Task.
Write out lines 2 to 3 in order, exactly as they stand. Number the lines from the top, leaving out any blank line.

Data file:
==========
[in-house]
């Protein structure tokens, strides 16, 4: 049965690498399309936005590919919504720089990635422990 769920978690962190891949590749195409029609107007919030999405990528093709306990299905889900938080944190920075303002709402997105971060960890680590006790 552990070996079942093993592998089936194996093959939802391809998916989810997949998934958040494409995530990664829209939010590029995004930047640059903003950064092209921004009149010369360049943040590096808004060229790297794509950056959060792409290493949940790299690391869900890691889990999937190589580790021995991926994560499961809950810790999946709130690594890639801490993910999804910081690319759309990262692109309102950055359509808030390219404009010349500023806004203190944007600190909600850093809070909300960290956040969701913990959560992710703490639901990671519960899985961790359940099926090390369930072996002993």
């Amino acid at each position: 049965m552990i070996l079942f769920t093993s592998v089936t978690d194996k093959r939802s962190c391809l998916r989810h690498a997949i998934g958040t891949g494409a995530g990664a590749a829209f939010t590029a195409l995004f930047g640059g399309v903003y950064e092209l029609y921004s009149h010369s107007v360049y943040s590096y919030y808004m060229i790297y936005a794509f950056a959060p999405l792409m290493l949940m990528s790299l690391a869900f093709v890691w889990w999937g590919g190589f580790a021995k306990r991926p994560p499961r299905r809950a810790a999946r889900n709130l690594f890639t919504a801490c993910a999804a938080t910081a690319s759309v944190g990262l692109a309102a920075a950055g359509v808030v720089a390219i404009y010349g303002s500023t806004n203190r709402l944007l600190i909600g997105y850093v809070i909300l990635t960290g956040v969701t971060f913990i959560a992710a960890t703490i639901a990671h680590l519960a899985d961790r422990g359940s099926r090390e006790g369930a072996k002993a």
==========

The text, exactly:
């Protein structure tokens, strides 16, 4: 049965690498399309936005590919919504720089990635422990 769920978690962190891949590749195409029609107007919030999405990528093709306990299905889900938080944190920075303002709402997105971060960890680590006790 552990070996079942093993592998089936194996093959939802391809998916989810997949998934958040494409995530990664829209939010590029995004930047640059903003950064092209921004009149010369360049943040590096808004060229790297794509950056959060792409290493949940790299690391869900890691889990999937190589580790021995991926994560499961809950810790999946709130690594890639801490993910999804910081690319759309990262692109309102950055359509808030390219404009010349500023806004203190944007600190909600850093809070909300960290956040969701913990959560992710703490639901990671519960899985961790359940099926090390369930072996002993």
């Amino acid at each position: 049965m552990i070996l079942f769920t093993s592998v089936t978690d194996k093959r939802s962190c391809l998916r989810h690498a997949i998934g958040t891949g494409a995530g990664a590749a829209f939010t590029a195409l995004f930047g640059g399309v903003y950064e092209l029609y921004s009149h010369s107007v360049y943040s590096y919030y808004m060229i790297y936005a794509f950056a959060p999405l792409m290493l949940m990528s790299l690391a869900f093709v890691w889990w999937g590919g190589f580790a021995k306990r991926p994560p499961r299905r809950a810790a999946r889900n709130l690594f890639t919504a801490c993910a999804a938080t910081a690319s759309v944190g990262l692109a309102a920075a950055g359509v808030v720089a390219i404009y010349g303002s500023t806004n203190r709402l944007l600190i909600g997105y850093v809070i909300l990635t960290g956040v969701t971060f913990i959560a992710a960890t703490i639901a990671h680590l519960a899985d961790r422990g359940s099926r090390e006790g369930a072996k002993a």